Yes, now allow me to explain.
I have seen a number of people lately who are buying businesses from brokers. This is a very common method of finding and purchasing smaller micro-businesses and even some small companies. But many of these folks are coming to an attorney too late in the process. An attorney should be involved from the beginning. If you bring me a signed letter of intent or agreement to purchase, after the expiration of the due diligence period, and after things are already not going to according to plan, then don’t be shocked to learn it is going to be a lot more difficult to get the deal done according to the terms you want.
So why do they delay? I can’t answer that question with any certainty but I would suggest it may be because they are putting too much reliance on the broker.
Understand, the broker is not a neutral third party. The broker does not work for the buyer. In most cases, the buyer will never sign a document that contains any promises or assurances from the broker. In fact, most documents will include clauses expressly limiting the buyer’s reliance on the broker.
Why? Because the broker works for the seller. The broker is hired by the seller to sell the company. The broker gets paid based upon a successful transaction. This means two things: (1) the broker wants to keep the seller happy; and (2) the broker wants to see the transaction concluded.
Neither of those incentives work to the buyer’s benefit.
Now, I do not mean to suggest that broker’s try to cheat buyers or hide information. But the fact is the broker’s incentives align with the seller and not the buyer.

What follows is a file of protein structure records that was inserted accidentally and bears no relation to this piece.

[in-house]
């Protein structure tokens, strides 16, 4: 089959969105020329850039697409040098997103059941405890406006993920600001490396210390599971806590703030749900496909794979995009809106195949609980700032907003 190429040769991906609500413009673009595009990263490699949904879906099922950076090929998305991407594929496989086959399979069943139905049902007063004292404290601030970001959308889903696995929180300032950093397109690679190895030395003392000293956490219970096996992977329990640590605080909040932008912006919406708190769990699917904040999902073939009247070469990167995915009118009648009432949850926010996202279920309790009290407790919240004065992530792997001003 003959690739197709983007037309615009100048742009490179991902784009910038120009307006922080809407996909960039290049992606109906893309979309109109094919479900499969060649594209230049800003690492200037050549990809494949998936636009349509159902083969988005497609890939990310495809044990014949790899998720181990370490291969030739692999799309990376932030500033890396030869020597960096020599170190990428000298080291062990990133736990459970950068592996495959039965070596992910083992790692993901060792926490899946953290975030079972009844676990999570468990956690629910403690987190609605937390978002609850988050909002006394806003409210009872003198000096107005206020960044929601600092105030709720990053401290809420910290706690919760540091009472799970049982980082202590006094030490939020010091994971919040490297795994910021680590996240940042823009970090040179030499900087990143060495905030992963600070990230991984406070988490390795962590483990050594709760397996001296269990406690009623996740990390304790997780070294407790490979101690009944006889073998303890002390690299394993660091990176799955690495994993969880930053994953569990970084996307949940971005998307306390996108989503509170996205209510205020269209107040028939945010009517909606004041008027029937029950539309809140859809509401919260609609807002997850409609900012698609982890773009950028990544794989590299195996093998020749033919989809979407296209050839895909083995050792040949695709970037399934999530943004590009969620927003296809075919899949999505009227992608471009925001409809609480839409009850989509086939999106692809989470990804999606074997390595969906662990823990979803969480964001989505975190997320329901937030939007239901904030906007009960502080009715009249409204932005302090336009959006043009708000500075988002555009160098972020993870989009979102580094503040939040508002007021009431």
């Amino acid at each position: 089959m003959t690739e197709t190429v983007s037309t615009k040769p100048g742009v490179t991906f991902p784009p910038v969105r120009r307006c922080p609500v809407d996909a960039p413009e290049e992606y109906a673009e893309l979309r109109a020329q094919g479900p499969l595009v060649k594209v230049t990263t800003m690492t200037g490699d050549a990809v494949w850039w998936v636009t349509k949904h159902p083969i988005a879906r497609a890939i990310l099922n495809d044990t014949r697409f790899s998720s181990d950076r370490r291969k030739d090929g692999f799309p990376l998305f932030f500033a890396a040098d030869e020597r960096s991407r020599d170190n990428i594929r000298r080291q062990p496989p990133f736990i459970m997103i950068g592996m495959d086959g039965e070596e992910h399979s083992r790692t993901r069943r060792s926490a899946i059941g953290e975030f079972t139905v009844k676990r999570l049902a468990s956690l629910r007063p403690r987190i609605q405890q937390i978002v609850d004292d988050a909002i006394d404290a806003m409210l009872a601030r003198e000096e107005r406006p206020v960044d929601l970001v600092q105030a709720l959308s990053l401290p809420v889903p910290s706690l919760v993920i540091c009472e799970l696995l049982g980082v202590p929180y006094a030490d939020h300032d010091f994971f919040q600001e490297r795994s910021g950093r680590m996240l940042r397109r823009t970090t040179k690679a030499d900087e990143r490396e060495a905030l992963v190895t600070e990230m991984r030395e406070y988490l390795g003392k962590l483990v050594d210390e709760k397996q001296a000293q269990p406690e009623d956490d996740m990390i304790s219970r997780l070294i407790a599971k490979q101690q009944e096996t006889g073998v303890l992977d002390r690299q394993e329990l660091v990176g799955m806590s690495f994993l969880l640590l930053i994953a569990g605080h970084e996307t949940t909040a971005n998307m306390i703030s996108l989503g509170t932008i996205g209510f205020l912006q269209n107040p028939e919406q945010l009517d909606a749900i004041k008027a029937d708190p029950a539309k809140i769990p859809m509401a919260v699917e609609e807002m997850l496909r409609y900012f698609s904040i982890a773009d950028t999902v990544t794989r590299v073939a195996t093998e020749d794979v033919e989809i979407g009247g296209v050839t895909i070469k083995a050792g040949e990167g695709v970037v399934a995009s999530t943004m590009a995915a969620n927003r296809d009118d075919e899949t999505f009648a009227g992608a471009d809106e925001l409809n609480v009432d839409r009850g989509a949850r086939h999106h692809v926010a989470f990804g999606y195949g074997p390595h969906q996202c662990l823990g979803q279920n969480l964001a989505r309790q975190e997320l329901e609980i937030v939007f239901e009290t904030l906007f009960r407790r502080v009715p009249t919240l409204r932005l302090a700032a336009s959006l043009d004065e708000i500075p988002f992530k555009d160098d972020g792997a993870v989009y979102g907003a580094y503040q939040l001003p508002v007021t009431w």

Here are a few more reasons a buyer should retain an attorney for the transaction:
- In many cases, the buyer is buying a business for the first time and has little or no experience in conducting an appropriate due diligence investigation.
- The forms used by brokers are often just that: forms. They are used for each and every transaction and minimal effort is put forth to customize the agreements for a particular transaction.
- Remember, the broker works for the seller, so many of the form agreements are drafted to be pro-seller. For example, many of the representations and warranties included in a well drafted purchase agreement are excluded from broker drafted forms.
- Some brokers use escrow attorneys retained by the broker to conduct a “due diligence.” But if you read those documents closely you will usually find a disclaimer stating that the buyer may not rely upon the attorney’s work. Why? Because he works for the broker, who works for the seller.
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